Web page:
Raven 136: Where Is the Buddha?

Where are you? Do you know? To know where you are requires knowing where everything else is, their relationship to each other and to you. (An X labeled "you are here" on an otherwise blank white poster tells you nothing.) "South of the river, north of the lake" -- a beginning. Knowing where the Buddha is -- an end of the matter.

Reverend Crane came to a meeting once again and asked, "Do Buddhists pray?"
Raven asked, "To whom?"
Crane said, "Well, to the Buddha Macaw, I suppose."
Raven asked, "Where is the Buddha Macaw?"
Crane said, "Where is she? Can you identify her place?"
Raven said, "For sure. Just like anyone."
Crane said, "Well, I'm like anyone, and I can identify my place. That really doesn't answer the question."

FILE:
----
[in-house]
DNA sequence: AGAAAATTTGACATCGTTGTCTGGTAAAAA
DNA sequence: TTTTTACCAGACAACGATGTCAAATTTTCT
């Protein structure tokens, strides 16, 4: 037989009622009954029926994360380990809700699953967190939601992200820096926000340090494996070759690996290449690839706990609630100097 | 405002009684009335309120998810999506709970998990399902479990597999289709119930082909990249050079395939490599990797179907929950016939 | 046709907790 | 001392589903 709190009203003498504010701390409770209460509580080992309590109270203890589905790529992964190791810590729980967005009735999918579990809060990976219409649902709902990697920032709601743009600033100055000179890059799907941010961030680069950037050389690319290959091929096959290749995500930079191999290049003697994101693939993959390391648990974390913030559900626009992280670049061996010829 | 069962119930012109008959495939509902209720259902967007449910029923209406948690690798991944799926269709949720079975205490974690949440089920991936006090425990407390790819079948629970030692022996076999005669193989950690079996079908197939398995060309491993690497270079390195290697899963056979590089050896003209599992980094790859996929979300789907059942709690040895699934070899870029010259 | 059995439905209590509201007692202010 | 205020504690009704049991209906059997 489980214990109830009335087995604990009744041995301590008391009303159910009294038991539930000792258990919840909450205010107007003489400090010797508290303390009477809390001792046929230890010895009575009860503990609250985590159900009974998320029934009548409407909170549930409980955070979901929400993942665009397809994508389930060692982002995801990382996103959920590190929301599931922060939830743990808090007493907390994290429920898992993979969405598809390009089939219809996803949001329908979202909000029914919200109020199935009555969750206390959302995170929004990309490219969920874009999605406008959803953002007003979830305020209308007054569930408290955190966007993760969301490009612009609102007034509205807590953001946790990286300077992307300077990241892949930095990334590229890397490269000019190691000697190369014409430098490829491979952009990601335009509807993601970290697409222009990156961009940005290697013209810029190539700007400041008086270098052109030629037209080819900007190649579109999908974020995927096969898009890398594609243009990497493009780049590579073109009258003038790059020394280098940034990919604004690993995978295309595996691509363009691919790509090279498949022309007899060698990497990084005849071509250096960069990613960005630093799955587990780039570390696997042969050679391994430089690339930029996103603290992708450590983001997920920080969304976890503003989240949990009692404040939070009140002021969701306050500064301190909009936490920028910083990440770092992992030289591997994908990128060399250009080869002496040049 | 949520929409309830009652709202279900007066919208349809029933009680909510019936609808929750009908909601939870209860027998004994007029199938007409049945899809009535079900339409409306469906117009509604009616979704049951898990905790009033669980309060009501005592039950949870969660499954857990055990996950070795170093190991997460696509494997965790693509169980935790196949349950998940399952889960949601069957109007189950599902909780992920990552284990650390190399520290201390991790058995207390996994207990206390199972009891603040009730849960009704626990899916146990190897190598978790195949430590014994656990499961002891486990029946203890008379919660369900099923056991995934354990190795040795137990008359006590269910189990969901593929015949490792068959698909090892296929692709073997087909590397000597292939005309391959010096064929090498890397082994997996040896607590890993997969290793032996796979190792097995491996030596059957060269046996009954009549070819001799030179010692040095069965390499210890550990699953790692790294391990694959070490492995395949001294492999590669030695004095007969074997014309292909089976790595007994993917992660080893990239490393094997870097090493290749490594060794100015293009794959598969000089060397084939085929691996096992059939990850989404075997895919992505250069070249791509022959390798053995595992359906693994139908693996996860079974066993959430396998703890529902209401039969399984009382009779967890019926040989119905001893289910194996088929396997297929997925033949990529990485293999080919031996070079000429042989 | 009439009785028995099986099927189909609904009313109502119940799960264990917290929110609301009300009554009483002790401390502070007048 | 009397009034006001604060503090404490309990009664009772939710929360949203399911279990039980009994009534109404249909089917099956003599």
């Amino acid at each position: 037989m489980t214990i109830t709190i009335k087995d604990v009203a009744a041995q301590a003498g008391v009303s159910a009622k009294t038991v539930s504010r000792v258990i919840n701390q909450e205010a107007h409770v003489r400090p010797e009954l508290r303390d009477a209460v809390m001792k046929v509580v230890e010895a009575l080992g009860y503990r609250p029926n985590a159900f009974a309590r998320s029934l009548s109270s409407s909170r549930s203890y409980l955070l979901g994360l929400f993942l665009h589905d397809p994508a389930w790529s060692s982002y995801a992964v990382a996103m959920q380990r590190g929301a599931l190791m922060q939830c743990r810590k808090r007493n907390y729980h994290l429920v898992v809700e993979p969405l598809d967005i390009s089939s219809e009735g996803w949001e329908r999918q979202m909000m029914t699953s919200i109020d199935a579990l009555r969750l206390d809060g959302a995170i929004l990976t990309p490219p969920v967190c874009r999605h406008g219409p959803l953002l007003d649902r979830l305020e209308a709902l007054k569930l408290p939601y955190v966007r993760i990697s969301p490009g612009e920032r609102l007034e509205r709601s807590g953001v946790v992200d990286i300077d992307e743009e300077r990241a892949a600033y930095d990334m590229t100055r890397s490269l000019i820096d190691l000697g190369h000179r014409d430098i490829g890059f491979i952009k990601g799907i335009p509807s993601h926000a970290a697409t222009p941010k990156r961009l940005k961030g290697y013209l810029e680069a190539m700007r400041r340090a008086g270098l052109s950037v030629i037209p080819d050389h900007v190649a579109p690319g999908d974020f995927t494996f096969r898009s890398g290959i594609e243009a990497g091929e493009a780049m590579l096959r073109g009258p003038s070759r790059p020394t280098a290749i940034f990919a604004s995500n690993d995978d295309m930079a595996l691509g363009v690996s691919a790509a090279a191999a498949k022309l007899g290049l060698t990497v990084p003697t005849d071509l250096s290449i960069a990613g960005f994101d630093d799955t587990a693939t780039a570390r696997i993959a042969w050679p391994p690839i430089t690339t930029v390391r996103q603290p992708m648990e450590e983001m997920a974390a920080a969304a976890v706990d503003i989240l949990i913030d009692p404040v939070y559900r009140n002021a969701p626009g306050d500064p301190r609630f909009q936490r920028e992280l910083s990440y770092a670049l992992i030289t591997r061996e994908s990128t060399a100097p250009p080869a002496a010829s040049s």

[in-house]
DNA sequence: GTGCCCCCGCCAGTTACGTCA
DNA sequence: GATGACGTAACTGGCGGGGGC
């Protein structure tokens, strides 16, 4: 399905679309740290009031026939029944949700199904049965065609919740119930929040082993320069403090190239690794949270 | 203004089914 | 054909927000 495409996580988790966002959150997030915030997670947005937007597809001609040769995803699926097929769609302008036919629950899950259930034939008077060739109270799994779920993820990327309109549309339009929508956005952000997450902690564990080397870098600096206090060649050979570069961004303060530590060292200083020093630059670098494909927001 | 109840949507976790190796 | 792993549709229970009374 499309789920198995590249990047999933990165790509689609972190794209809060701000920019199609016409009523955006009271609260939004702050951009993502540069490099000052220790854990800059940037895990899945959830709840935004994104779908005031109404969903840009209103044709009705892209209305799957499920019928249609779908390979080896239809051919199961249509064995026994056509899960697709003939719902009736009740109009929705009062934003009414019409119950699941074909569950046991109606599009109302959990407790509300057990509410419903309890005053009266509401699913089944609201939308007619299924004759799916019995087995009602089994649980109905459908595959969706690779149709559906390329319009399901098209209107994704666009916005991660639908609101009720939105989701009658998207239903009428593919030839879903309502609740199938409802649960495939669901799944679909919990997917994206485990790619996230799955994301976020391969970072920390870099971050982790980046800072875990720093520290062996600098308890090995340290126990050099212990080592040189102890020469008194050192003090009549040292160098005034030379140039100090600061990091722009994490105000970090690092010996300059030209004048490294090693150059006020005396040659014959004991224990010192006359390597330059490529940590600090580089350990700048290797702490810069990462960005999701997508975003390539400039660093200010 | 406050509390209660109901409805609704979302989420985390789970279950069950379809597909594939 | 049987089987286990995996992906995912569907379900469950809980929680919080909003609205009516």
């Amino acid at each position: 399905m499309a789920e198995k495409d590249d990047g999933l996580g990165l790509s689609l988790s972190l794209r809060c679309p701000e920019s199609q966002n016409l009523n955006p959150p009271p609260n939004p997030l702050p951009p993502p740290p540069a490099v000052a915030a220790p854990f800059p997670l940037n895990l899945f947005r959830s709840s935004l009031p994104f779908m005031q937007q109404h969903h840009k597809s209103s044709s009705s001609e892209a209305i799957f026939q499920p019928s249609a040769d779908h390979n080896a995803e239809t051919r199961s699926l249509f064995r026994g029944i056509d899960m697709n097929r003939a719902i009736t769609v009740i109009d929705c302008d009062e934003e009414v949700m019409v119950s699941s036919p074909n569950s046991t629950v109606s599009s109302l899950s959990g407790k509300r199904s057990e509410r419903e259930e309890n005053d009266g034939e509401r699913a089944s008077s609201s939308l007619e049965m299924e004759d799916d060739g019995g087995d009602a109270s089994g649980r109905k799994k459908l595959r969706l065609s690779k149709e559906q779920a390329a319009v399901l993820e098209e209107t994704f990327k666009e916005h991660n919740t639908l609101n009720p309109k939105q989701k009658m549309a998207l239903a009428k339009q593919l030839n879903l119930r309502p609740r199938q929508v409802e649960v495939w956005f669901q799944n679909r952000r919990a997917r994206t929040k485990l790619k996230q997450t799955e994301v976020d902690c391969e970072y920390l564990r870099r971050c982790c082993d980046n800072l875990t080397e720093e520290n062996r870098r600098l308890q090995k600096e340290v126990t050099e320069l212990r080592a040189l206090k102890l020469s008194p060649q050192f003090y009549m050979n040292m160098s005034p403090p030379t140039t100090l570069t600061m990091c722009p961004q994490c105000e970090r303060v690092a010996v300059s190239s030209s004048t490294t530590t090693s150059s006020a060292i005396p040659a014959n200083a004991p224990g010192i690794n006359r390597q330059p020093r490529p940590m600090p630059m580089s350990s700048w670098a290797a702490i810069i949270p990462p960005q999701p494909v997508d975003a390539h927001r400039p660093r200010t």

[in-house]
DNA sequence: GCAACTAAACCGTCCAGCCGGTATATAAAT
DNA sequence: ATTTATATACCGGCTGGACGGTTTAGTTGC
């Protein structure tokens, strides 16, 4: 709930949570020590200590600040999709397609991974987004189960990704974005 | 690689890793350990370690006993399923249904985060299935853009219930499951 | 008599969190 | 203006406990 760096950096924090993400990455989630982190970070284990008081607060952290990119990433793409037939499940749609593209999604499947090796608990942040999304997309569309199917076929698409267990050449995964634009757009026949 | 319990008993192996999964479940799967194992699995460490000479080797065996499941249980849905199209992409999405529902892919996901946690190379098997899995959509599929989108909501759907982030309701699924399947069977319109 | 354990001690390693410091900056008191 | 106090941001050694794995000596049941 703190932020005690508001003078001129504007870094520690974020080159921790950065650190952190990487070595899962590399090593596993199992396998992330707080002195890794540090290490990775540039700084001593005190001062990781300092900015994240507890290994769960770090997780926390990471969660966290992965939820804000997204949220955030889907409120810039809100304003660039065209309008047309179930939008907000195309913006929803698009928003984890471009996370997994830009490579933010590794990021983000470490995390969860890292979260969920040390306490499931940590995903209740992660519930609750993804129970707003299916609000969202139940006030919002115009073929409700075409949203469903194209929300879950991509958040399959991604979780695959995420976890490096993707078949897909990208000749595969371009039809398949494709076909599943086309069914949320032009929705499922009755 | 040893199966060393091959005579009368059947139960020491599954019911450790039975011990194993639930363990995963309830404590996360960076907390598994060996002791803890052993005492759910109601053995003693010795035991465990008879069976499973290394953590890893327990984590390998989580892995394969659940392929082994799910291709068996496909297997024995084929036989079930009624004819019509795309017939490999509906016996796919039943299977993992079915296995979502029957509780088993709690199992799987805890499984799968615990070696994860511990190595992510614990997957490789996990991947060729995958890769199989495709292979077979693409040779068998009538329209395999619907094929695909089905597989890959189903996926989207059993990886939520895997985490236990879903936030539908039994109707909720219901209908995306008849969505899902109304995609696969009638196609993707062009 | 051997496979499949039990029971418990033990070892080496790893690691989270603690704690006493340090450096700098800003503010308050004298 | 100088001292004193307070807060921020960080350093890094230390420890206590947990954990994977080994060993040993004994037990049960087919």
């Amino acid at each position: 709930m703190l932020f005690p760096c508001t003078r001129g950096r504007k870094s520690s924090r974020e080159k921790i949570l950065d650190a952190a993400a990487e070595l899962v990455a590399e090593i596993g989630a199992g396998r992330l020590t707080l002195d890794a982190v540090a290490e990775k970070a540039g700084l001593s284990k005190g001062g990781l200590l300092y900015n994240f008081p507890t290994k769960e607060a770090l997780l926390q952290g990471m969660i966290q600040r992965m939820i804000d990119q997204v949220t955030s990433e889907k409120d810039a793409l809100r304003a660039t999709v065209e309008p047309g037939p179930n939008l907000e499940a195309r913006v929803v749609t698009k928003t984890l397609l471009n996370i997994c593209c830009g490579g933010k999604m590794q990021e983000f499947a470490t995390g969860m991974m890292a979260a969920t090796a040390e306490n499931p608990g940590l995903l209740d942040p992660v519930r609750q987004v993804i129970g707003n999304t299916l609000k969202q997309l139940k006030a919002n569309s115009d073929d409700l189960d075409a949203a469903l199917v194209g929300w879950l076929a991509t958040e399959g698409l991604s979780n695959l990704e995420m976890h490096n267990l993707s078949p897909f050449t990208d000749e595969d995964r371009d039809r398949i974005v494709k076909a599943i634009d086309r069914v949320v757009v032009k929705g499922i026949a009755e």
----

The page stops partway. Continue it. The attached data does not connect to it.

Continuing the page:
Raven said, "It's all it takes."
"If you don’t know where you are, you probably don’t know who you are." --Ralph Ellison, Invisible Man
Ralph's asserting an empirical point.
Leave aside probability.
Self and place
Are each other.

Wallace said Wendell said it
Without probably.
Wendell said this:
"If you don't know where you're from, you'll have a hard time saying where you're going.”
True enough, though only so much can be
Known and said of coming and going.

The precise latitude and longitude where you stand
And the vast cosmos entire:
Each the same as the other.

Case adapted from Robert Aitken; introduction and verse by Meredith Garmon

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